Workshop joint SDG research programme

Workshop on strengthening knowledge sharing and research uptake

25 June 2018

How do we ensure that researchers and practitioners in a consortium exchange and create knowledge together? How do we stimulate and enhance the uptake of research and tangible output by a wider group of different stakeholders? And how do we improve the communication with important stakeholder? These were the key questions during the workshop on strengthening knowledge sharing and research uptake of the Joint SDG research programme, that took place on 31 May at the NWO in Utrecht.

Photo credit: Cia Park

Nine projects of the first call Tackling Global Challenges through Use-inspired Research came together to learn and exchange on the topics of co-creation, knowledge sharing and research uptake. The workshop was organised by NWO-WOTRO and facilitated by Riti Hermán Mostert, WCDI.

Enhancing research uptake

Knowledge sharing & research uptake are integral parts of the SDG research approach. They are crucial to enhance the impact of knowledge and envisaged tangible output and application thereof in practice, and subsequently to improve the impact of research. The process of co-creation between all the different partners and stakeholders involved in a project is intended to build and help deepen that knowledge together, but also increase the likelihood that research results will be used. While the prime responsibility for enhancing research impact lies with the SDG project consortium partners and stakeholders, NWO-WOTRO aims to facilitate those activities. In supporting the SDG projects, NWO-WOTRO focuses particularly on enabling uptake within the so-called inner circle: stakeholders involved in the project from its inception and throughout the project execution. To this end, a professional trainer has been engaged to facilitate the workshop on strengthening knowledge sharing and research uptake and to enhance the learning on the Theory of Change (ToC), Impact Pathway, strategies for research uptake, stakeholder engagement, and to yield insights on how to improve the communication plan of a project.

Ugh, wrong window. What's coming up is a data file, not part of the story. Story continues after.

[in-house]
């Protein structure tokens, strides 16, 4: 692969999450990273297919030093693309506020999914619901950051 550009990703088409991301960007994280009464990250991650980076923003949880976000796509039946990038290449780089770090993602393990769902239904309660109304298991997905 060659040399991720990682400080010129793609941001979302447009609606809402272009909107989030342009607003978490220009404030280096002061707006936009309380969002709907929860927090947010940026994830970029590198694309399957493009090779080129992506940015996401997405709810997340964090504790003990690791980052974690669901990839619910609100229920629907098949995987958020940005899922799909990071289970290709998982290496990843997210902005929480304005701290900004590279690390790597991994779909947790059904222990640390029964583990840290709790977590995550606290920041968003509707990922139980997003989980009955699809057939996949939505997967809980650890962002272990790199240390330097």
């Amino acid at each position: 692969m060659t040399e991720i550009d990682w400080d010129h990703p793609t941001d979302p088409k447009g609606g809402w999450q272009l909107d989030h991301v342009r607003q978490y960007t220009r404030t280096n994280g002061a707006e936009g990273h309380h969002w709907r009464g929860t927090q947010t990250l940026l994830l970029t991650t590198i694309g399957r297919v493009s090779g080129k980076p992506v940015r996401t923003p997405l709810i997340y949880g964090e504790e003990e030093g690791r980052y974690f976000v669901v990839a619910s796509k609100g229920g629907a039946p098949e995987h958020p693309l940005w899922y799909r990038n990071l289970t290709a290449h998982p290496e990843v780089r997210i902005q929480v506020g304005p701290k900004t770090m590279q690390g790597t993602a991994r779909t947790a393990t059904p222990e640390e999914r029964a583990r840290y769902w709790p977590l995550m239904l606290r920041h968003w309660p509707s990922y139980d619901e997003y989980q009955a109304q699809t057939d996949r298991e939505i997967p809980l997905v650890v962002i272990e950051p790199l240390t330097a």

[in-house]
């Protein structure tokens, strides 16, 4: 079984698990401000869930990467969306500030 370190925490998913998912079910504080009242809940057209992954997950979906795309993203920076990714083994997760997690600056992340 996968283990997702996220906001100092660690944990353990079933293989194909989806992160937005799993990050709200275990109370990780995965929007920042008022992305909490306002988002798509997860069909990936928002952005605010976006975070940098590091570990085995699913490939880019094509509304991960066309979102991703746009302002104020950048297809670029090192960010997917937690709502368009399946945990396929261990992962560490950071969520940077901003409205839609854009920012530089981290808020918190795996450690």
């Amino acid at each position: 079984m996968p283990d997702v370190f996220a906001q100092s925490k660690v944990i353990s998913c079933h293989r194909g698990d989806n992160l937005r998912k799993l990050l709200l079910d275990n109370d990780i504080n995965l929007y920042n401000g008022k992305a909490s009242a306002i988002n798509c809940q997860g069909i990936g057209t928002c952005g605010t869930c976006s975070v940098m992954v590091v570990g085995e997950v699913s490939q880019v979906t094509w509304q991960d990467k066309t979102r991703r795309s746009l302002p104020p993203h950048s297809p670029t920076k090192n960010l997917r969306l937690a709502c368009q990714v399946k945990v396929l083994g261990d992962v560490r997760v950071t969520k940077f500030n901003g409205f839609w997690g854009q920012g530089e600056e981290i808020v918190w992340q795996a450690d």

Knowledge sharing and research uptake requires a strategy consisting of context analyses and stakeholder engagement, internal and external communication, quality assessment, monitoring, learning and evaluation. Project teams are expected to integrate research uptake objectives and expected and desired outcomes and outputs in the Impact Pathways.

The projects’ Impact Pathway and ToC are necessary steps to enhance the uptake of tangible outputs and outcomes by various stakeholders. Riti Hermán Mostert started her presentation with an introduction to the ToC, why it is important to develop a ToC and how it is connected to the Impact Pathway. This introduction was followed by a presentation of a programme committee member Josine Stremmelaar who recently joined Oxfam Novib to head the Program Support and Impact unit. In her presentation ‘ToC in practice’ she focused on the importance and need of a ToC, how to develop a ToC (practical tools) and presented stories of change and examples in practice. She emphasised that it is necessary to continuously monitor change and change pathways, to test assumptions and constantly adapt the projects’ change pathways if necessary. Afterwards the participants had the opportunity to work in their own project groups on the projects’ ToC and Impact Pathway, improving stakeholder engagement and communication strategy. During the several hands-on sessions the facilitator provided tips to work on the projects ToC and Impact Pathway, how to maintain ToC thinking throughout the project, stakeholder engagement, and communication methods.

Source: NWO